Make sure you demonstrate succinctly on your résumé how your experience can benefit the employer and how you plan to perform the role. Also, be sure to tailor your résumé to the specific position. It sounds fundamental, but Slade says too often he sees the same résumé for different positions.

Learn to Translate your Skills to a New Career
Chances are your previous experience can be a huge asset for a potential employer. However, many people have a hard time translating their past experience and putting it in the context of a new position. Slade said he sees many highly skilled and talented people struggle with this issue. He suggests job seekers take the time to think about how their direct experience can relate to a new position in a new industry.

For example, if you have law enforcement experience, what skills convert directly into something applicable to the civilian market? Many candidates have the experience needed to enter a new field, they just don’t know how to convert those skills into something that a potential employer can relate to or understand.

Specifically for the security field, if you want to get into it, know something about it. Know about access control and video cameras and the technology behind it, recommended Slade. These days, physical security is driven largely by technology and those pursuing a career in the field need to have a basic understanding of that technology, he said. They also need to know about risk management and risk avoidance and how to best deal with different levels of organizational risk.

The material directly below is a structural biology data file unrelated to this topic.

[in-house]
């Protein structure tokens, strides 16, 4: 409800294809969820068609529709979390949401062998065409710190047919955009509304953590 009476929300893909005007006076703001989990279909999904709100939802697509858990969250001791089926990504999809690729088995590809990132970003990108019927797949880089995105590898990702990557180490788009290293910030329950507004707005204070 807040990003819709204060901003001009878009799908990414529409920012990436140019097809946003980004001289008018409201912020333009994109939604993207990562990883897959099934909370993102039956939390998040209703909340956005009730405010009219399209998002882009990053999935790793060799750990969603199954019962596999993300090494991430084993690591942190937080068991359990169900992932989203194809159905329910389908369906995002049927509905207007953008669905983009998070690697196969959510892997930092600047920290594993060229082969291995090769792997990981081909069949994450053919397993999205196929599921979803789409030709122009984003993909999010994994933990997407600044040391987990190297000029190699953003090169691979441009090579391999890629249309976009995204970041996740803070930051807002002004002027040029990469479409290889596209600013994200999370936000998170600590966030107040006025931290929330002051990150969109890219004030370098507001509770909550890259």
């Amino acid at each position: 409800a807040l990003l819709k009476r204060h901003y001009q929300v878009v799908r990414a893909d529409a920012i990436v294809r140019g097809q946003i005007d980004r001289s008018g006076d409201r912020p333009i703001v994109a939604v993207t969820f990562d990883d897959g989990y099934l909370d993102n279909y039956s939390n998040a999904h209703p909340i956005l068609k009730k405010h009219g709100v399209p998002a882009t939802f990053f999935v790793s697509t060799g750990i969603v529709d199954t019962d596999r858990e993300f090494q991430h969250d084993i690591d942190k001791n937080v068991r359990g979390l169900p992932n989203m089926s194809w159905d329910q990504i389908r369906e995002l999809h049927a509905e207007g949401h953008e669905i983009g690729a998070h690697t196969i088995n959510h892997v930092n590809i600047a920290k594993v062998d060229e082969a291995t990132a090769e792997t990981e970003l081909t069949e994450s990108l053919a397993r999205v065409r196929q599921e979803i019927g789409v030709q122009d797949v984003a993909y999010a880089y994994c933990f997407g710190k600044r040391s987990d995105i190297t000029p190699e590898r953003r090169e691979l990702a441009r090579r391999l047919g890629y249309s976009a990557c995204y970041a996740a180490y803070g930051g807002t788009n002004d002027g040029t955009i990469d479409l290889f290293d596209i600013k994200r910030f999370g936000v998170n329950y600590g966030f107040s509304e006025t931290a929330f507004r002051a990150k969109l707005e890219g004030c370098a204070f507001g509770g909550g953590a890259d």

In the case of physical security careers, it is very important to work closely with IT departments to secure an organization. “IT and security need to work together,” said Slade. “IT knows when we’re getting hacked, that’s their world. My world is ensuring that our data centers are locked down and people can’t go in.”

Similarly, Google has built a strong partnership between its security engineers and its security non-engineers to enforce security measures, said Andy Hinton, VP, Global Ethics & Compliance for Google, Inc. “Yes, there’s a component aimed at defending our company from foreign powers, but the fact of the matter is that we lose laptops because people leave them on their car seats.” Also, when someone is suspected of inappropriate activity, those cases are often turned over to security to investigate, he said.

Make Sure the Job is a Good Fit
As much as employers are going to interview you, understand that it is a two-way street: You have to interview them as much as they interview you, advised Tim Hardiman, who spent 23 years with NYPD. Make sure that the organization you are considering is a good fit for your personality as well as your professional goals.

In the case of law enforcement officers, it can often be difficult to adjust to the corporate hierarchy structure.  “If your day isn’t complete until someone calls you Chief and salutes you, you’re going to have a difficult time when you enter the corporate world. It’s going to be a totally different experience,” said Hardiman.

The bottom line: Do what you love. “Make sure it’s something you enjoy,” Hardiman said. “You’re not going to survive the long haul if don’t really love it.”